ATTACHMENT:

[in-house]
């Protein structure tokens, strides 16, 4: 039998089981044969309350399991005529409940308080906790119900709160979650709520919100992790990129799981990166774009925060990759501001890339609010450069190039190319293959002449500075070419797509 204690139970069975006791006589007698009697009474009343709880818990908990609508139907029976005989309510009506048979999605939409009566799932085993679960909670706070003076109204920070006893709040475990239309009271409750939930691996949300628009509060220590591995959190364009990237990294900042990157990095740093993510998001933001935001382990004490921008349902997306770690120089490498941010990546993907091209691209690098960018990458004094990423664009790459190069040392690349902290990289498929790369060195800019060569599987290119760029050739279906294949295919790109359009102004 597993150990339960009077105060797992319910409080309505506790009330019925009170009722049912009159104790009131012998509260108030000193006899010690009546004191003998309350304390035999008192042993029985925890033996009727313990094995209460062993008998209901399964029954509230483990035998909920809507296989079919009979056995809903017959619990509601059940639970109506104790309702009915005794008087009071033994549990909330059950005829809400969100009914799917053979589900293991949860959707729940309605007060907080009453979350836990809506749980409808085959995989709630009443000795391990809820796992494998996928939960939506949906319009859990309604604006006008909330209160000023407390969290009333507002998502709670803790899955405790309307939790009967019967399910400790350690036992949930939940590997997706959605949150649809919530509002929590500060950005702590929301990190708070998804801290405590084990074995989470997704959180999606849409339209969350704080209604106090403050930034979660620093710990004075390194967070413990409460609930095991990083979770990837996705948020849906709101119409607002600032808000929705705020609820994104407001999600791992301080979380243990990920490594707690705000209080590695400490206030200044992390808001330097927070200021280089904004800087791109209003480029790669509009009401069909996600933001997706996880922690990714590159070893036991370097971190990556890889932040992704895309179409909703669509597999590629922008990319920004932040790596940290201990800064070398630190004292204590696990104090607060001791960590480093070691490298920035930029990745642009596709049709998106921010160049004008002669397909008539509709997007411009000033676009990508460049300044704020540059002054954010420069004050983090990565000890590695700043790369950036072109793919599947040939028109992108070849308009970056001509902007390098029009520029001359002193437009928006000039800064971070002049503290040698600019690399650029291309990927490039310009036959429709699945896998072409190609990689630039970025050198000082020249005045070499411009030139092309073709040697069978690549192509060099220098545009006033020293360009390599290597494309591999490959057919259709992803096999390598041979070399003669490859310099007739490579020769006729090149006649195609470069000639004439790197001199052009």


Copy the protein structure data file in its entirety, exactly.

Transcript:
[in-house]
């Protein structure tokens, strides 16, 4: 039998089981044969309350399991005529409940308080906790119900709160979650709520919100992790990129799981990166774009925060990759501001890339609010450069190039190319293959002449500075070419797509 204690139970069975006791006589007698009697009474009343709880818990908990609508139907029976005989309510009506048979999605939409009566799932085993679960909670706070003076109204920070006893709040475990239309009271409750939930691996949300628009509060220590591995959190364009990237990294900042990157990095740093993510998001933001935001382990004490921008349902997306770690120089490498941010990546993907091209691209690098960018990458004094990423664009790459190069040392690349902290990289498929790369060195800019060569599987290119760029050739279906294949295919790109359009102004 597993150990339960009077105060797992319910409080309505506790009330019925009170009722049912009159104790009131012998509260108030000193006899010690009546004191003998309350304390035999008192042993029985925890033996009727313990094995209460062993008998209901399964029954509230483990035998909920809507296989079919009979056995809903017959619990509601059940639970109506104790309702009915005794008087009071033994549990909330059950005829809400969100009914799917053979589900293991949860959707729940309605007060907080009453979350836990809506749980409808085959995989709630009443000795391990809820796992494998996928939960939506949906319009859990309604604006006008909330209160000023407390969290009333507002998502709670803790899955405790309307939790009967019967399910400790350690036992949930939940590997997706959605949150649809919530509002929590500060950005702590929301990190708070998804801290405590084990074995989470997704959180999606849409339209969350704080209604106090403050930034979660620093710990004075390194967070413990409460609930095991990083979770990837996705948020849906709101119409607002600032808000929705705020609820994104407001999600791992301080979380243990990920490594707690705000209080590695400490206030200044992390808001330097927070200021280089904004800087791109209003480029790669509009009401069909996600933001997706996880922690990714590159070893036991370097971190990556890889932040992704895309179409909703669509597999590629922008990319920004932040790596940290201990800064070398630190004292204590696990104090607060001791960590480093070691490298920035930029990745642009596709049709998106921010160049004008002669397909008539509709997007411009000033676009990508460049300044704020540059002054954010420069004050983090990565000890590695700043790369950036072109793919599947040939028109992108070849308009970056001509902007390098029009520029001359002193437009928006000039800064971070002049503290040698600019690399650029291309990927490039310009036959429709699945896998072409190609990689630039970025050198000082020249005045070499411009030139092309073709040697069978690549192509060099220098545009006033020293360009390599290597494309591999490959057919259709992803096999390598041979070399003669490859310099007739490579020769006729090149006649195609470069000639004439790197001199052009």